Having a My Health Record could potentially save a stroke victim’s life or prevent serious brain damage as early action based on correct health information is critical after a person has a stroke.
Australians were encouraged to get a My Health Record during National Stroke Week last week as it can alert emergency doctors to life threatening allergies, significant medications including anticoagulants or health conditions fast, which can make a huge difference.
Stroke is a serious medical condition that occurs when the blood supply to part of the brain is interrupted. When this blood supply is restricted or stopped, brain cells begin to die, causing irreversible brain damage. The more time it takes to treat someone who has suffered a stroke, the more likely it is that these brain cells will be impacted.
According to the Australian Bureau of Statistics, strokes are our third-leading cause of death and claimed the lives of 10,869 Australians in 2015. The problem costs our health system $5 billion each year – and yet 80 per cent of strokes are entirely preventable (source). Last year, a new or recurrent stroke occurred every nine minutes in Australia. That’s 56,000 strokes. In 2018, more than 475,000 Australians will be living with the effects of a stroke.
My Health Record is an online summary of a person’s key health information. It allows Australians to share their health information with doctors, hospitals and other healthcare providers from anywhere, at any time. They can control access to their My Health Record including what information gets uploaded and which family members, carers or healthcare providers have access.
Healthy lifestyle habits are important in reducing the risk factors for stroke. My Health Record is a powerful tool in monitoring symptoms or conditions. But it’s also a significant aid when someone suffers a stroke, providing timely access to medical information at the point of care.
This is something Dr Ines Rio, GP and Chair of North Western Melbourne Primary Health Network (NWMPHN), knows from experience. Her father’s tragic death from a stroke illustrates the importance of doctors having access to patient information when it is needed most.
“In my father’s medical notes they found that many years prior he had an asymptomatic brain aneurysm that was picked up incidentally. The doctors were not prepared to order any treatment until after they spoke to his specialist,” said Dr Rio.
“They rang him but he was in theatre. Four long hours later they got the information they needed. My father was finally given the clot dissolving medicine but bled into his brain.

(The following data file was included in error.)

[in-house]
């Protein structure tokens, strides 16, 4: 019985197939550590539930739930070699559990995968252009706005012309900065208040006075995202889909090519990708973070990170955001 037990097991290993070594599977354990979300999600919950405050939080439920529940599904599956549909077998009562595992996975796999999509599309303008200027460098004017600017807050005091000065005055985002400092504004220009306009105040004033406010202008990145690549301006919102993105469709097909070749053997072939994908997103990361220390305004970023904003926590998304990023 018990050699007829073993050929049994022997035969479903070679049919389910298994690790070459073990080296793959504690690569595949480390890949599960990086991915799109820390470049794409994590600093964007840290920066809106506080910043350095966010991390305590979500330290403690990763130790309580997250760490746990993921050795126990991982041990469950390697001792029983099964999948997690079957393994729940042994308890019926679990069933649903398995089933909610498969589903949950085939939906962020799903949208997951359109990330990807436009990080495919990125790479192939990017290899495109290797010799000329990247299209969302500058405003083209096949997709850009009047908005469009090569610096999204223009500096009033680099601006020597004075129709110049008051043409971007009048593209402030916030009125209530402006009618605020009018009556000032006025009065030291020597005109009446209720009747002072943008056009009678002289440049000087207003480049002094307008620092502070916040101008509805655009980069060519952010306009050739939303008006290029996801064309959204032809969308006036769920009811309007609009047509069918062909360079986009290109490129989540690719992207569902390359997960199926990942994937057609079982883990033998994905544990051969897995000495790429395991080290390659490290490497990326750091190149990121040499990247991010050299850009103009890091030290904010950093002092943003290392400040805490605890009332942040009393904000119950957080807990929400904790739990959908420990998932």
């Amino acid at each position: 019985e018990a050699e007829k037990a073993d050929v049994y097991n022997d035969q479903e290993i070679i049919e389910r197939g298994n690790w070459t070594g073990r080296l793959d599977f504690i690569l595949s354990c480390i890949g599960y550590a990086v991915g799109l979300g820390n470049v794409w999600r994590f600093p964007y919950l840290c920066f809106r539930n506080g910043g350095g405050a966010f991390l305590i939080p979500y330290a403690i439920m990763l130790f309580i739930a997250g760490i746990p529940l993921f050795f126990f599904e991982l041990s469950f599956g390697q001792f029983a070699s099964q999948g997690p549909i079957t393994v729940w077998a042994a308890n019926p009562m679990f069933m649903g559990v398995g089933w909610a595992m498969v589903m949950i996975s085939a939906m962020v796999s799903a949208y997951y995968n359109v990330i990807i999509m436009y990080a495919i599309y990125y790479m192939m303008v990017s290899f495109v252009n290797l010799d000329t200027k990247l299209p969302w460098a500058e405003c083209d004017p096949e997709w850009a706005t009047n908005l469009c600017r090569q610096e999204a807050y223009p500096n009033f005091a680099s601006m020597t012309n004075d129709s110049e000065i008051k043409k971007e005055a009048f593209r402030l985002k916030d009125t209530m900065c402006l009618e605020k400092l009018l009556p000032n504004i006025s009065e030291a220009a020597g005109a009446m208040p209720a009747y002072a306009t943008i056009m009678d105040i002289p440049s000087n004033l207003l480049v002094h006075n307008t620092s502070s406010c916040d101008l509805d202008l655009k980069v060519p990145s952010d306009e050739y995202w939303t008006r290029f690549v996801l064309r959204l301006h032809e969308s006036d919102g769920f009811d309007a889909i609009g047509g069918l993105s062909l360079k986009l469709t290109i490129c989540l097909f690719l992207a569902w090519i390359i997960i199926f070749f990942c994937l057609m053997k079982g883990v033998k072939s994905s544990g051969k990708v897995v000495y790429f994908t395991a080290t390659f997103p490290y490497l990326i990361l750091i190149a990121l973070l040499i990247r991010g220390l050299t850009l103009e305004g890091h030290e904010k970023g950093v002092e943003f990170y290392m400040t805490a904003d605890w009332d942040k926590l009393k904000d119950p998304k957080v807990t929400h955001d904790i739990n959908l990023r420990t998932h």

“Maybe giving the medicine earlier would have made a difference; maybe it wouldn’t have. But I’ll never know.”
Dr Steven Hambleton, Deputy Chairman of the My Health Record Steering Committee and former AMA President, says the current gaps in Australia’s healthcare system have significant consequences for patients.
“Doctors are dealing with a lack of information, especially at the time when they need it most,” said Dr Hambleton.
“My Health Record is most powerful in alerting doctors to the unknown – medicine or allergy dangers as well as prior medical issues. This saves lives in emergency situations and especially after a stroke, when every minute is critical.”
By the end of 2018, a My Health Record will be created for every Australian, unless they choose not to have one. If people choose not to have a My Health Record, they will be able to opt out of having one created for them before 15 November 2018.
More than six million Australians already have a My Health Record and 13,150 healthcare professional organisations are connected. This includes general practices, hospitals, pharmacies, diagnostic imaging and pathology practices. My Health Record is already making healthcare management easier and safer for individuals and healthcare providers. It will save lives in emergency situations.
More information on My Health Record can be found at myhealthrecord.gov.au. People who do not want a My Health Record can opt out by visiting the My Health Record website or calling 1800 723 471 for phone-based assistance. Additional support is available to Aboriginal and Torres Strait Islanders, people from non‐English speaking backgrounds, people with limited digital literacy and those living in rural or remote regions.
With the Australian Digital Health Agency.